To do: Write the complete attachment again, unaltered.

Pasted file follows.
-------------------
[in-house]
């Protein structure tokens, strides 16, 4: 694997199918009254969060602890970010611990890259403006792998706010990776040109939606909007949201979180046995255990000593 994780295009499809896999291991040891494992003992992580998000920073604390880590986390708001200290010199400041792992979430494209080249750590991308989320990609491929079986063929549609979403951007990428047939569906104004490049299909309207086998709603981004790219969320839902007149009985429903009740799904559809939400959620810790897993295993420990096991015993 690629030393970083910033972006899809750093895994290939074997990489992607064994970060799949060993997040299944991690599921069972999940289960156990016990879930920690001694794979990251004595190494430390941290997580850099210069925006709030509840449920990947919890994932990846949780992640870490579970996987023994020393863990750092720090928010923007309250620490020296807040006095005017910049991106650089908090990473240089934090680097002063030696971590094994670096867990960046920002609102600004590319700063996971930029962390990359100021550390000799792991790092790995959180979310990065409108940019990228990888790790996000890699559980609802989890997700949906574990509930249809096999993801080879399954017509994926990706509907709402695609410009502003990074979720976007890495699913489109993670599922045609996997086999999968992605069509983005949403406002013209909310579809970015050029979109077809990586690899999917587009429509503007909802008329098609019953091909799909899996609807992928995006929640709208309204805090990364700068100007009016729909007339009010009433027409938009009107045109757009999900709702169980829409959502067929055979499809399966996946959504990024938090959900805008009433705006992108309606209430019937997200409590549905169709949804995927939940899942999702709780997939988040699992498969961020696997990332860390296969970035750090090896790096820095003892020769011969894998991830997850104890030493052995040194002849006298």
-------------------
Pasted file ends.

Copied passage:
[in-house]
């Protein structure tokens, strides 16, 4: 694997199918009254969060602890970010611990890259403006792998706010990776040109939606909007949201979180046995255990000593 994780295009499809896999291991040891494992003992992580998000920073604390880590986390708001200290010199400041792992979430494209080249750590991308989320990609491929079986063929549609979403951007990428047939569906104004490049299909309207086998709603981004790219969320839902007149009985429903009740799904559809939400959620810790897993295993420990096991015993 690629030393970083910033972006899809750093895994290939074997990489992607064994970060799949060993997040299944991690599921069972999940289960156990016990879930920690001694794979990251004595190494430390941290997580850099210069925006709030509840449920990947919890994932990846949780992640870490579970996987023994020393863990750092720090928010923007309250620490020296807040006095005017910049991106650089908090990473240089934090680097002063030696971590094994670096867990960046920002609102600004590319700063996971930029962390990359100021550390000799792991790092790995959180979310990065409108940019990228990888790790996000890699559980609802989890997700949906574990509930249809096999993801080879399954017509994926990706509907709402695609410009502003990074979720976007890495699913489109993670599922045609996997086999999968992605069509983005949403406002013209909310579809970015050029979109077809990586690899999917587009429509503007909802008329098609019953091909799909899996609807992928995006929640709208309204805090990364700068100007009016729909007339009010009433027409938009009107045109757009999900709702169980829409959502067929055979499809399966996946959504990024938090959900805008009433705006992108309606209430019937997200409590549905169709949804995927939940899942999702709780997939988040699992498969961020696997990332860390296969970035750090090896790096820095003892020769011969894998991830997850104890030493052995040194002849006298």